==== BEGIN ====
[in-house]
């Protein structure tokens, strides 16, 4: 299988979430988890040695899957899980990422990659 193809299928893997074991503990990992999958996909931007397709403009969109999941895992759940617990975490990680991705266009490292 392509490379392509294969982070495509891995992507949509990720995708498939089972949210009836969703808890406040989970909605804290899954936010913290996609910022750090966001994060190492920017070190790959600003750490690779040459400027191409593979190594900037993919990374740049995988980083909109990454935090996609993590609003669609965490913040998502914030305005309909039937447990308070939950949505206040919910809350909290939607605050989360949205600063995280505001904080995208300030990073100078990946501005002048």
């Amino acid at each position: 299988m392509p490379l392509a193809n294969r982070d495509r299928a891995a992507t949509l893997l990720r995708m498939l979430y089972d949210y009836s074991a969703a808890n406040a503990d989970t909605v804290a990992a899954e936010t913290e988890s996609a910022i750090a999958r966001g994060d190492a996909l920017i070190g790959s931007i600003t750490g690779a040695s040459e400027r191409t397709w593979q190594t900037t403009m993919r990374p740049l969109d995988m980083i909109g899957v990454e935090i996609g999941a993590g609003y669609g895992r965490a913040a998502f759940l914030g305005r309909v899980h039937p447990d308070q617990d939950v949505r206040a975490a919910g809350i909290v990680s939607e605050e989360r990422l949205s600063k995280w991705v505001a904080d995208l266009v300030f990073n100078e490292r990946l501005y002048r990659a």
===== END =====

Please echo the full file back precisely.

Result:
[in-house]
């Protein structure tokens, strides 16, 4: 299988979430988890040695899957899980990422990659 193809299928893997074991503990990992999958996909931007397709403009969109999941895992759940617990975490990680991705266009490292 392509490379392509294969982070495509891995992507949509990720995708498939089972949210009836969703808890406040989970909605804290899954936010913290996609910022750090966001994060190492920017070190790959600003750490690779040459400027191409593979190594900037993919990374740049995988980083909109990454935090996609993590609003669609965490913040998502914030305005309909039937447990308070939950949505206040919910809350909290939607605050989360949205600063995280505001904080995208300030990073100078990946501005002048």
């Amino acid at each position: 299988m392509p490379l392509a193809n294969r982070d495509r299928a891995a992507t949509l893997l990720r995708m498939l979430y089972d949210y009836s074991a969703a808890n406040a503990d989970t909605v804290a990992a899954e936010t913290e988890s996609a910022i750090a999958r966001g994060d190492a996909l920017i070190g790959s931007i600003t750490g690779a040695s040459e400027r191409t397709w593979q190594t900037t403009m993919r990374p740049l969109d995988m980083i909109g899957v990454e935090i996609g999941a993590g609003y669609g895992r965490a913040a998502f759940l914030g305005r309909v899980h039937p447990d308070q617990d939950v949505r206040a975490a919910g809350i909290v990680s939607e605050e989360r990422l949205s600063k995280w991705v505001a904080d995208l266009v300030f990073n100078e490292r990946l501005y002048r990659a």